The FDA and EMA each recommend a battery of ADME-related properties to be examined in preclinical drug development, including CYP and non-CYP enzymes, and more recently transporters. These guidelines (which have been summarised in our free guide) aim to improve the safety of clinical trial participants and patients, as well as reduce the risk of late-stage attrition due to drug-drug interactions (DDIs). One of the tests involved in assessing clinical DDI risk assessment involves evaluating whether or not a drug inhibits transporters in vitro, which is based on determination of a compound’s IC50, and then putting this data into context with therapeutic dose. For this reason it is critical that the in vitro derivation of the IC50 (or Ki) parameter results in a value that is an accurate representation of the in vivo situation.
Our recent research in the field of drug transporters investigated whether an inhibitor pre-incubation step with the main human solute carrier (SLC) transporters (OATP1B1, OAT3, OCT2, MATE1), prior to the usual methodology of co-incubation of inhibitor with transported probe substrate, would impact IC50 values of prototypical inhibitors. First, the optimal pre-incubation time was determined using an OATP1B1-expressing cell line. Based on these results, experiments were also performed in OAT3, OCT2 and MATE1-expressing cells. The results indicate that the impact of an inhibitor pre-incubation step on inhibitory effects (IC50 values) may be transporter-specific, with some transporters being susceptible to changes in IC50 and others showing no effect. At the moment it’s still too soon to determine whether these results will be applicable to all inhibitors of a particular transporter or translate to the clinic, and we are currently undertaking further research to understand this. However, for certain SLC transporters, it seems as though pre-incubating cells with inhibitor as part of a standard inhibition assay could provide a more accurate in vitro parameter for prediction of clinical DDI risk.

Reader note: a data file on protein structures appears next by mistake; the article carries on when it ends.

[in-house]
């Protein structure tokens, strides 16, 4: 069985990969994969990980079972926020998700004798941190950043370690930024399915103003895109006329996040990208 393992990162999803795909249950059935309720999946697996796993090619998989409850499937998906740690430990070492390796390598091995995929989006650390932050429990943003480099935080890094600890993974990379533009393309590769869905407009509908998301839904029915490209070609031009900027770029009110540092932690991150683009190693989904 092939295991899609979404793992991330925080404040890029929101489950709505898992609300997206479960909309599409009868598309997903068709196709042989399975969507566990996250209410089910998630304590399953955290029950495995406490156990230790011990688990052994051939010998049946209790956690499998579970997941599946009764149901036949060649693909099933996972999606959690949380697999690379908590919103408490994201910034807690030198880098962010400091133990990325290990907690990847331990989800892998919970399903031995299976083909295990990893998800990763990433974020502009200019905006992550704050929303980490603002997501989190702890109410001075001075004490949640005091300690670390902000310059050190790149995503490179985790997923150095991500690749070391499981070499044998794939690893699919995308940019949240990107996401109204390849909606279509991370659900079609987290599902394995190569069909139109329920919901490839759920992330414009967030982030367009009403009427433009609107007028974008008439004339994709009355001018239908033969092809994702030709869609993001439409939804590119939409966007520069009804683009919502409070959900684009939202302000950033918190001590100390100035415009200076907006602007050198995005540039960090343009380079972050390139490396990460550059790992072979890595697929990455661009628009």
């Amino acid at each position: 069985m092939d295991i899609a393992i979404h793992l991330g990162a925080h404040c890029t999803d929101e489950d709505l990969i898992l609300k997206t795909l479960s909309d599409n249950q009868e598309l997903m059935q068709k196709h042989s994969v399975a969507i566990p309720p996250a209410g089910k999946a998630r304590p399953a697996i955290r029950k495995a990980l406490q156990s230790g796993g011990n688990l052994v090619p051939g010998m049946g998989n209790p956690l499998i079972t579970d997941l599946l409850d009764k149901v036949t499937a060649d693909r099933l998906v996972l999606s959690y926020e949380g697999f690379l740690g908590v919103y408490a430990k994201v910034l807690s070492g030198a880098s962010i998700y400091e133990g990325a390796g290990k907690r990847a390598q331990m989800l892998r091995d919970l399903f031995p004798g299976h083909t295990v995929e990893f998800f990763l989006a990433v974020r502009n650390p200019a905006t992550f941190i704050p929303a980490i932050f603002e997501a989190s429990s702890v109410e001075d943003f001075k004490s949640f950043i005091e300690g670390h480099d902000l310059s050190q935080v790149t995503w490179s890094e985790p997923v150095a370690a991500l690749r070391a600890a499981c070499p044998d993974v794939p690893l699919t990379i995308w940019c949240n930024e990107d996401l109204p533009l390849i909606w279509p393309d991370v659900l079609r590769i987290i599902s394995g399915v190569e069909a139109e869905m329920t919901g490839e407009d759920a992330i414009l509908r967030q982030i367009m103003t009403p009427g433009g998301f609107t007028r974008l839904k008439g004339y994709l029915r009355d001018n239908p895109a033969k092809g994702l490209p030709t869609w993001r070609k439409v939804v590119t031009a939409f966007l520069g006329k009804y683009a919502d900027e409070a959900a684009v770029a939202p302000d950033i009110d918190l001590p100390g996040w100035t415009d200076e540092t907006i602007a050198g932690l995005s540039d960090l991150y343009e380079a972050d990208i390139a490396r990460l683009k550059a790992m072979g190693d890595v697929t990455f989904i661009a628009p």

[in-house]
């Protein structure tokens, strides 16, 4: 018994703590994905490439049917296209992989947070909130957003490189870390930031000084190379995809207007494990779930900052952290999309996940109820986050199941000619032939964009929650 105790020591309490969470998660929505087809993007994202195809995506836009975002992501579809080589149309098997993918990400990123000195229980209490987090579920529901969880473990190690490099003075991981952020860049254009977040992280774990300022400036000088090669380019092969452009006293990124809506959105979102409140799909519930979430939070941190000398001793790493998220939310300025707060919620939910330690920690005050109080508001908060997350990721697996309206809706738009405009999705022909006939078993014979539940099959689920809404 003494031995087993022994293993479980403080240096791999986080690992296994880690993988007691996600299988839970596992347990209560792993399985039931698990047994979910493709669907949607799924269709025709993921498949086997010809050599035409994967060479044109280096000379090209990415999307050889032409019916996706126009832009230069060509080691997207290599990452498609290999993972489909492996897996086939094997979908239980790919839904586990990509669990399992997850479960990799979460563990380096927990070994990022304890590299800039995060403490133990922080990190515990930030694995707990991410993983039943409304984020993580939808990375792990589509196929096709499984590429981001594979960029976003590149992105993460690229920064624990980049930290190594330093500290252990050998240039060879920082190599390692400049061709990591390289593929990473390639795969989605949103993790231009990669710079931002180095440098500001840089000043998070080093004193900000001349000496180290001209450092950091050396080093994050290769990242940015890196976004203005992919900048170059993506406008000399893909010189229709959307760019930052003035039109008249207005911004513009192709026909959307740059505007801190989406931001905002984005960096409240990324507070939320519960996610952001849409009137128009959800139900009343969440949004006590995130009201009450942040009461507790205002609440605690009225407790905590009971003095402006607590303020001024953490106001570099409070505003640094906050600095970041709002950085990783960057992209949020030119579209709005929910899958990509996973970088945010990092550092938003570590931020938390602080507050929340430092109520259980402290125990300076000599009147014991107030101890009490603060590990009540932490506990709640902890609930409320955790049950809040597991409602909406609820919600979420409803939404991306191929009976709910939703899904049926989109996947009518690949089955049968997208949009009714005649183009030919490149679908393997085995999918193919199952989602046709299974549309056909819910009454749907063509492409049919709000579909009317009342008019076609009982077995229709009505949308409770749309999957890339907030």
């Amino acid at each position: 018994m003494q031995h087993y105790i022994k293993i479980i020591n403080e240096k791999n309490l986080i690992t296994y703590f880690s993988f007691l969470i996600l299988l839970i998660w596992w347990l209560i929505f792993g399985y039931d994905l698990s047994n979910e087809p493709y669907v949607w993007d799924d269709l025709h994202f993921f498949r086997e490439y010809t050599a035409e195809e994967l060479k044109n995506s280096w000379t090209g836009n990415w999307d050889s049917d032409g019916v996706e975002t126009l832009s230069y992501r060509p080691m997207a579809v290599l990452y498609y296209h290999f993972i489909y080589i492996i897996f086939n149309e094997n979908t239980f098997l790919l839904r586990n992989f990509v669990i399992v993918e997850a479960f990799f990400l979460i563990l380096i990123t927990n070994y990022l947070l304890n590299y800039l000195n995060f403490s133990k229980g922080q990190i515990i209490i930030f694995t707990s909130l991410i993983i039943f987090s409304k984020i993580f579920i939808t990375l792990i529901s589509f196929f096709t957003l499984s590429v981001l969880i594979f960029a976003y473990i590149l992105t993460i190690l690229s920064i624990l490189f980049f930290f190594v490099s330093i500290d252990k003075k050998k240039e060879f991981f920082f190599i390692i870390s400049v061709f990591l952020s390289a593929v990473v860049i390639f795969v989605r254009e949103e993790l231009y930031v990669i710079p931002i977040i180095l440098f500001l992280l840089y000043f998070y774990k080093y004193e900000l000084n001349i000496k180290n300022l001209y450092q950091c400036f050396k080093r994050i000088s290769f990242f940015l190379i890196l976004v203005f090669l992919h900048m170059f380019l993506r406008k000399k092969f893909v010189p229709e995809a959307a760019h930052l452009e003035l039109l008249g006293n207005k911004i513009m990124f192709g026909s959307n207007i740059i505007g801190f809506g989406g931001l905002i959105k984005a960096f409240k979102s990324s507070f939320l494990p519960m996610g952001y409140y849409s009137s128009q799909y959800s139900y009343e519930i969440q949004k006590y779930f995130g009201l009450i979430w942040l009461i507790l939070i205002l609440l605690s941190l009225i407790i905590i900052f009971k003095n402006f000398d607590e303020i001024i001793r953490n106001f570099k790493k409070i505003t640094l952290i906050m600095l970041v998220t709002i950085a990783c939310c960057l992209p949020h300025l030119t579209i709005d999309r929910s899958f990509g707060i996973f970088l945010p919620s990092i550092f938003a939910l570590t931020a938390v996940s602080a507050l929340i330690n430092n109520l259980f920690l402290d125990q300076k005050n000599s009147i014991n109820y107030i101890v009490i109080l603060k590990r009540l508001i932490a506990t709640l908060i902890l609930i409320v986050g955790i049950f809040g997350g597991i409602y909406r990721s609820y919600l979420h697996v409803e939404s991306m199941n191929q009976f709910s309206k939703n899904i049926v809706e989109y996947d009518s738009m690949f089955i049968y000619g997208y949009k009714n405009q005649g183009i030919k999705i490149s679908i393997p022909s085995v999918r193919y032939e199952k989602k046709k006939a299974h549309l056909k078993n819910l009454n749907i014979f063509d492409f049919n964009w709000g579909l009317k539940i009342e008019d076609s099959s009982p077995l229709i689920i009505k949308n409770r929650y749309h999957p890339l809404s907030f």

To learn more about this research, please download our poster, recently presented by Cyprotex’s Drug Transporter Team Leader, Rob Elsby, PhD at the AAPS/ITC Joint Workshop in Baltimore, MD, USA in April 2015: